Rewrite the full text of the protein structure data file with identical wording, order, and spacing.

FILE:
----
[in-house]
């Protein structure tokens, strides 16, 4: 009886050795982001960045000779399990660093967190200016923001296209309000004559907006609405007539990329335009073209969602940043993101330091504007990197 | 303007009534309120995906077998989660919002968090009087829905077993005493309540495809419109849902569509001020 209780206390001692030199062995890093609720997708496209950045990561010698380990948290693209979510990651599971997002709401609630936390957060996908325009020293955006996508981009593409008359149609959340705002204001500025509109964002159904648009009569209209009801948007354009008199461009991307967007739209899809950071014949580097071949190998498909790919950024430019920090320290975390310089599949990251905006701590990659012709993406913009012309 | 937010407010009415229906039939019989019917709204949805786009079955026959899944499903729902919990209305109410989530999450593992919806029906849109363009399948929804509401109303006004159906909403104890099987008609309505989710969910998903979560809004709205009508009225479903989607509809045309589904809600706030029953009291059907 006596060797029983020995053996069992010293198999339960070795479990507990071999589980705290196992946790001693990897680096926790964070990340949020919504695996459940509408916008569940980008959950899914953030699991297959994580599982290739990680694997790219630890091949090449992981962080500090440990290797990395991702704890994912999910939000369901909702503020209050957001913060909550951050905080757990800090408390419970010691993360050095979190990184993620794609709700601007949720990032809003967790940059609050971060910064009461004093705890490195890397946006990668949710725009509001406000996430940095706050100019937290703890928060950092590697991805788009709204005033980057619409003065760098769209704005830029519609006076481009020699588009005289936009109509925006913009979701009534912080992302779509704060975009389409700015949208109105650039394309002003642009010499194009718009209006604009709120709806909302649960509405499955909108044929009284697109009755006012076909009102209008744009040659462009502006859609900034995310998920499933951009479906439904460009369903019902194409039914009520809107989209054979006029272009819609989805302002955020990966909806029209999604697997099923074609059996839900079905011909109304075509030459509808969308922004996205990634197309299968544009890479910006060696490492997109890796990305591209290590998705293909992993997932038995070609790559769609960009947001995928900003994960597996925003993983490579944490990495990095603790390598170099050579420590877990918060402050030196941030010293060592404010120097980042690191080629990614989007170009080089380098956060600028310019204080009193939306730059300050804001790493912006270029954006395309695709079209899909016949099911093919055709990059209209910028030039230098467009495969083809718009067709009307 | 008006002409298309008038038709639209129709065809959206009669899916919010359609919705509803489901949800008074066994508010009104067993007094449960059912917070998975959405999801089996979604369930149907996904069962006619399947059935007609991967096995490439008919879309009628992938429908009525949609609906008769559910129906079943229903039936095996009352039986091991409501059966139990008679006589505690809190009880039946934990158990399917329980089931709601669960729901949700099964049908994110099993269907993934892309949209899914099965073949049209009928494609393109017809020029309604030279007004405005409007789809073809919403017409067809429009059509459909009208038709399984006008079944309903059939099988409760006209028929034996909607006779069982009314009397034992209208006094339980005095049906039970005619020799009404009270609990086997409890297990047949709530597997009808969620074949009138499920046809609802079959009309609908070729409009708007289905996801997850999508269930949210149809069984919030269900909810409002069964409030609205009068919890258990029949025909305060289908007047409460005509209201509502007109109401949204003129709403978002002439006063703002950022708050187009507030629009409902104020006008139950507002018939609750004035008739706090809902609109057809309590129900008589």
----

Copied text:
[in-house]
């Protein structure tokens, strides 16, 4: 009886050795982001960045000779399990660093967190200016923001296209309000004559907006609405007539990329335009073209969602940043993101330091504007990197 | 303007009534309120995906077998989660919002968090009087829905077993005493309540495809419109849902569509001020 209780206390001692030199062995890093609720997708496209950045990561010698380990948290693209979510990651599971997002709401609630936390957060996908325009020293955006996508981009593409008359149609959340705002204001500025509109964002159904648009009569209209009801948007354009008199461009991307967007739209899809950071014949580097071949190998498909790919950024430019920090320290975390310089599949990251905006701590990659012709993406913009012309 | 937010407010009415229906039939019989019917709204949805786009079955026959899944499903729902919990209305109410989530999450593992919806029906849109363009399948929804509401109303006004159906909403104890099987008609309505989710969910998903979560809004709205009508009225479903989607509809045309589904809600706030029953009291059907 006596060797029983020995053996069992010293198999339960070795479990507990071999589980705290196992946790001693990897680096926790964070990340949020919504695996459940509408916008569940980008959950899914953030699991297959994580599982290739990680694997790219630890091949090449992981962080500090440990290797990395991702704890994912999910939000369901909702503020209050957001913060909550951050905080757990800090408390419970010691993360050095979190990184993620794609709700601007949720990032809003967790940059609050971060910064009461004093705890490195890397946006990668949710725009509001406000996430940095706050100019937290703890928060950092590697991805788009709204005033980057619409003065760098769209704005830029519609006076481009020699588009005289936009109509925006913009979701009534912080992302779509704060975009389409700015949208109105650039394309002003642009010499194009718009209006604009709120709806909302649960509405499955909108044929009284697109009755006012076909009102209008744009040659462009502006859609900034995310998920499933951009479906439904460009369903019902194409039914009520809107989209054979006029272009819609989805302002955020990966909806029209999604697997099923074609059996839900079905011909109304075509030459509808969308922004996205990634197309299968544009890479910006060696490492997109890796990305591209290590998705293909992993997932038995070609790559769609960009947001995928900003994960597996925003993983490579944490990495990095603790390598170099050579420590877990918060402050030196941030010293060592404010120097980042690191080629990614989007170009080089380098956060600028310019204080009193939306730059300050804001790493912006270029954006395309695709079209899909016949099911093919055709990059209209910028030039230098467009495969083809718009067709009307 | 008006002409298309008038038709639209129709065809959206009669899916919010359609919705509803489901949800008074066994508010009104067993007094449960059912917070998975959405999801089996979604369930149907996904069962006619399947059935007609991967096995490439008919879309009628992938429908009525949609609906008769559910129906079943229903039936095996009352039986091991409501059966139990008679006589505690809190009880039946934990158990399917329980089931709601669960729901949700099964049908994110099993269907993934892309949209899914099965073949049209009928494609393109017809020029309604030279007004405005409007789809073809919403017409067809429009059509459909009208038709399984006008079944309903059939099988409760006209028929034996909607006779069982009314009397034992209208006094339980005095049906039970005619020799009404009270609990086997409890297990047949709530597997009808969620074949009138499920046809609802079959009309609908070729409009708007289905996801997850999508269930949210149809069984919030269900909810409002069964409030609205009068919890258990029949025909305060289908007047409460005509209201509502007109109401949204003129709403978002002439006063703002950022708050187009507030629009409902104020006008139950507002018939609750004035008739706090809902609109057809309590129900008589």